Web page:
Market Insider

Market Up Days: Real Thing Or Head Fakes?

There's a lot of debate about whether stocks have hit bottom or whether those up days were all just a head fake rally. Today's action makes you wonder. The financials, acting better on up days, are the worst performers today, and those safe haven utilities are the best performers.

Also falling are homebuilders and retailers. The Dow has been slogging around in negative territory all day after last week's big bounce up.

Merrill Lynch's chief investment strategist Richard Bernstein made an interesting case today for his view that the market has not yet seen capitulation. In fact, stocks may in fact be just half way through a bear market, he says.

According to his sentiment indicators, Bernstein does not yet see "extreme pessimism," which he says is necessary for capitulation. In a note, Bernstein says his sell side indicator shows pessimism is growing though.(He also says that investors are underestimating the global impact of the unwinding of the credit bubble.)

Bernstein says he believes the "sell side" indicator is the most reliable market timing barometer. It is a survey of Wall Street strategists' recommended asset allocations and works as a contrarian indicator.

Right now, his sell side indicator is reading 60.4 percent, down from last month's 61.2 percent. Any reading at or above 63.8 percent, generates a sell signal, and a reading at below 51.5 percent or less is a buy signal. The indicator has fallen significantly in the past six months indicating investors are becoming more conservative but in a historic context, they are still relatively bullish and risk-oriented.

Bernstein wrote: "Although the recommended equity allocation has decreased (which indicates increased pessimism,) we find it hard to argue that there is extreme pessimism when Wall Street is not even recommending an underweight of equities."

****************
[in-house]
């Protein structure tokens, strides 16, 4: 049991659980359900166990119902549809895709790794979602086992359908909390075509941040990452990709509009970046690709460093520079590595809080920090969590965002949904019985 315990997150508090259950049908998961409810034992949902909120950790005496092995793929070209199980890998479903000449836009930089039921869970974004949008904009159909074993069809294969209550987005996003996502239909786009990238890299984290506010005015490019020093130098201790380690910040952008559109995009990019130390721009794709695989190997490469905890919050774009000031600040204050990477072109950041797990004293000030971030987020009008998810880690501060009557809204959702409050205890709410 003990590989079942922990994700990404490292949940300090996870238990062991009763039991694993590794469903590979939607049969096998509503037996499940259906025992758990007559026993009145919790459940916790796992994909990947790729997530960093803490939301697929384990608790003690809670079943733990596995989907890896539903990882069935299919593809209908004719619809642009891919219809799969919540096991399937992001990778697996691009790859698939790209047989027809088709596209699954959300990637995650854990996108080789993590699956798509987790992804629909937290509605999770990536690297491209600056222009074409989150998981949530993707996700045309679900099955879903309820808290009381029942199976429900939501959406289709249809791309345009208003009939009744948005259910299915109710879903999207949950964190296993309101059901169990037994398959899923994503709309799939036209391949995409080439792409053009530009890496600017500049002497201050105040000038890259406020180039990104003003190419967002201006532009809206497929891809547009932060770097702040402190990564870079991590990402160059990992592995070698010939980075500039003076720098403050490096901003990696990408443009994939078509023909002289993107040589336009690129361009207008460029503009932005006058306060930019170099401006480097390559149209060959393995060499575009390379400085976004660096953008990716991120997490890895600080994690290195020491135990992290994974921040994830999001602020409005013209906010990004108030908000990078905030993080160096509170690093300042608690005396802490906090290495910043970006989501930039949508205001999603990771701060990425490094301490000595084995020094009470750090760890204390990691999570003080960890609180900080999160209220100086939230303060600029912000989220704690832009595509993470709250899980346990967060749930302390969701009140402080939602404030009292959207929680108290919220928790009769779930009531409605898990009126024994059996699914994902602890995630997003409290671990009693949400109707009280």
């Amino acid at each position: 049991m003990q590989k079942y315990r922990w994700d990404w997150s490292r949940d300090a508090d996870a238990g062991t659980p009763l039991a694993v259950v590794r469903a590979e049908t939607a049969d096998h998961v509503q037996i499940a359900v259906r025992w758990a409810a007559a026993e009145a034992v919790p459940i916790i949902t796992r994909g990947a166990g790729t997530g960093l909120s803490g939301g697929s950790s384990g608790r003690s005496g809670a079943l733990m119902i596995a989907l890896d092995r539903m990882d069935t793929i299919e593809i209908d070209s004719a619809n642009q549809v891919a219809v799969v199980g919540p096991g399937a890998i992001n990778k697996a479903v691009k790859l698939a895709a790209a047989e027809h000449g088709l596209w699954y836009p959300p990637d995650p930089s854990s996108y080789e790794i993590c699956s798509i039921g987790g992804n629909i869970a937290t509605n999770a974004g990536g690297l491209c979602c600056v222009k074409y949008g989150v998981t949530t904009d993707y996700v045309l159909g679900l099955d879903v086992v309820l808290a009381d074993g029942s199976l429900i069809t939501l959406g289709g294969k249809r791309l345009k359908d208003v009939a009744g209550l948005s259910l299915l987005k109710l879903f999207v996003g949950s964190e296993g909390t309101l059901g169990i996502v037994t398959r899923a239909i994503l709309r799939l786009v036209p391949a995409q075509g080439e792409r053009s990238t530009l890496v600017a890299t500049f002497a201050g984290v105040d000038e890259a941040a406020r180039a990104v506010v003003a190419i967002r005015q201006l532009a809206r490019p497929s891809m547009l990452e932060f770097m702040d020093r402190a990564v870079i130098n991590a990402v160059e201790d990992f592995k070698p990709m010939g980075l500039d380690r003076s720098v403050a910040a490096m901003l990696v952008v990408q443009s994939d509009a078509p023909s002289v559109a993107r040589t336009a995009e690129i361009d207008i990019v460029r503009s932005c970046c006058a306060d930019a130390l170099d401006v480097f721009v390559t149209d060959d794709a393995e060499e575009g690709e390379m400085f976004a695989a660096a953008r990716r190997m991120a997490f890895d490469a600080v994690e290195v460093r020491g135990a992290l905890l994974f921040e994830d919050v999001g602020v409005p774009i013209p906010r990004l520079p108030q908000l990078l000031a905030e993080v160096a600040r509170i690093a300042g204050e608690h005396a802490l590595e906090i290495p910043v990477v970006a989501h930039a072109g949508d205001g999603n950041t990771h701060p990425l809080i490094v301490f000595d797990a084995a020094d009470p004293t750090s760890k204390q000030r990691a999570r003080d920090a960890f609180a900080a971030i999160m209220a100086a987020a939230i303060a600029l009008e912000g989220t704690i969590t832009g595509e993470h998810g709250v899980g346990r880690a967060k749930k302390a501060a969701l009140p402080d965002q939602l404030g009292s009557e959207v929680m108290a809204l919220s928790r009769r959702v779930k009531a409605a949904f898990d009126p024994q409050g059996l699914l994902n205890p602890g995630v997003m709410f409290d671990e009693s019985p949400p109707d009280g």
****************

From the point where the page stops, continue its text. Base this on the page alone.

Credit Pinch
Here's something else to watch as the credit crisis unwinds. A Federal Reserve survey released today shows that banks are tightening credit standards for consumer and business loans, at the same time loan demand is weakening. In fact, 80 percent of the banks surveyed tightened standards for commercial lending, the highest level since 1990.

Not a surprise. The survey was taken before Jan. 17 and before all those big Fed rate cuts.

The survey found that a large majority of domestic and foreign banks expect a deterioration in loan quality in 2008, affecting businesses and consumers. Also 55 percent of the banks reported that they tightened their lending standards on prime mortgages, up from about 40 percent in November. Also 60 percent say they are tightening lending standards for home equity lines.

For business lending, the banks cited a less favorable or more uncertain economy, worsening industry specific problems and a reduced interest in risk as the reason for tighter lending.

By the way, I spoke to Bernstein about two weeks ago and he told me at the time that the current bank environment is similar to the period of constricted lending in 1989 to 1990. That period lasted about a year. At the time, bank balance sheets were shrinking as they took big writedowns and that limited lending. Sounds familiar.

Questions?  Comments?